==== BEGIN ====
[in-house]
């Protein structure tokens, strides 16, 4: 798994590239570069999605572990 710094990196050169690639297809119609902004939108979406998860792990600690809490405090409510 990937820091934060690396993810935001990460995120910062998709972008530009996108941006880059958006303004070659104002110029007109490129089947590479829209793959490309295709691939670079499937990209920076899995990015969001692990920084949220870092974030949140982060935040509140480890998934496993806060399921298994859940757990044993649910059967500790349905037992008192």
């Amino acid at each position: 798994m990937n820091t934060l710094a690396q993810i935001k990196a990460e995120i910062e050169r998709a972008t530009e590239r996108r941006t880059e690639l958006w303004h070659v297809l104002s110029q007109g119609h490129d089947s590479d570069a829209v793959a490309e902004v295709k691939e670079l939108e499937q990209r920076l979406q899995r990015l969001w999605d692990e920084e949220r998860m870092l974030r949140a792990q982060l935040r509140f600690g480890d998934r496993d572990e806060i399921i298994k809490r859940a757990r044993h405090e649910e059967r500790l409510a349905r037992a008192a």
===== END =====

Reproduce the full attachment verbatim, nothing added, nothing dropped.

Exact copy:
[in-house]
């Protein structure tokens, strides 16, 4: 798994590239570069999605572990 710094990196050169690639297809119609902004939108979406998860792990600690809490405090409510 990937820091934060690396993810935001990460995120910062998709972008530009996108941006880059958006303004070659104002110029007109490129089947590479829209793959490309295709691939670079499937990209920076899995990015969001692990920084949220870092974030949140982060935040509140480890998934496993806060399921298994859940757990044993649910059967500790349905037992008192």
């Amino acid at each position: 798994m990937n820091t934060l710094a690396q993810i935001k990196a990460e995120i910062e050169r998709a972008t530009e590239r996108r941006t880059e690639l958006w303004h070659v297809l104002s110029q007109g119609h490129d089947s590479d570069a829209v793959a490309e902004v295709k691939e670079l939108e499937q990209r920076l979406q899995r990015l969001w999605d692990e920084e949220r998860m870092l974030r949140a792990q982060l935040r509140f600690g480890d998934r496993d572990e806060i399921i298994k809490r859940a757990r044993h405090e649910e059967r500790l409510a349905r037992a008192a």